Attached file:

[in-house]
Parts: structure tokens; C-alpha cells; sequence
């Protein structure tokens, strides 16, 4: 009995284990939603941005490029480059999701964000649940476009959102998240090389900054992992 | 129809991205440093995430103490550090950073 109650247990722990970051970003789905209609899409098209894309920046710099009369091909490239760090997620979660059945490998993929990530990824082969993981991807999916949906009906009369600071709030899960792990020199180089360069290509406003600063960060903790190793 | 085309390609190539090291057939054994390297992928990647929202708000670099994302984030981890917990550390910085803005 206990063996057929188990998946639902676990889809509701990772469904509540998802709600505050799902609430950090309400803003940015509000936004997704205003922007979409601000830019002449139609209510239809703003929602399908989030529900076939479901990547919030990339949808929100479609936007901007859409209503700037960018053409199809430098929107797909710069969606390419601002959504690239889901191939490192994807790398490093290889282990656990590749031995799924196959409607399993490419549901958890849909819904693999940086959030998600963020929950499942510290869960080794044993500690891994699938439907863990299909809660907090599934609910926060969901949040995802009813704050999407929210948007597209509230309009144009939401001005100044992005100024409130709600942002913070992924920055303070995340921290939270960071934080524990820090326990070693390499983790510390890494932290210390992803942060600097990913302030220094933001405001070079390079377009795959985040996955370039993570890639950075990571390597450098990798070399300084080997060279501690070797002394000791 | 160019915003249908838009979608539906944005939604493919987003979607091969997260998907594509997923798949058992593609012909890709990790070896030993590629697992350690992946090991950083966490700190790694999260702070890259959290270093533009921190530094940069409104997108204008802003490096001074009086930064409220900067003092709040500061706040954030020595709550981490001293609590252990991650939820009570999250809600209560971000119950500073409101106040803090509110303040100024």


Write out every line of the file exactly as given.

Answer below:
[in-house]
Parts: structure tokens; C-alpha cells; sequence
């Protein structure tokens, strides 16, 4: 009995284990939603941005490029480059999701964000649940476009959102998240090389900054992992 | 129809991205440093995430103490550090950073 109650247990722990970051970003789905209609899409098209894309920046710099009369091909490239760090997620979660059945490998993929990530990824082969993981991807999916949906009906009369600071709030899960792990020199180089360069290509406003600063960060903790190793 | 085309390609190539090291057939054994390297992928990647929202708000670099994302984030981890917990550390910085803005 206990063996057929188990998946639902676990889809509701990772469904509540998802709600505050799902609430950090309400803003940015509000936004997704205003922007979409601000830019002449139609209510239809703003929602399908989030529900076939479901990547919030990339949808929100479609936007901007859409209503700037960018053409199809430098929107797909710069969606390419601002959504690239889901191939490192994807790398490093290889282990656990590749031995799924196959409607399993490419549901958890849909819904693999940086959030998600963020929950499942510290869960080794044993500690891994699938439907863990299909809660907090599934609910926060969901949040995802009813704050999407929210948007597209509230309009144009939401001005100044992005100024409130709600942002913070992924920055303070995340921290939270960071934080524990820090326990070693390499983790510390890494932290210390992803942060600097990913302030220094933001405001070079390079377009795959985040996955370039993570890639950075990571390597450098990798070399300084080997060279501690070797002394000791 | 160019915003249908838009979608539906944005939604493919987003979607091969997260998907594509997923798949058992593609012909890709990790070896030993590629697992350690992946090991950083966490700190790694999260702070890259959290270093533009921190530094940069409104997108204008802003490096001074009086930064409220900067003092709040500061706040954030020595709550981490001293609590252990991650939820009570999250809600209560971000119950500073409101106040803090509110303040100024």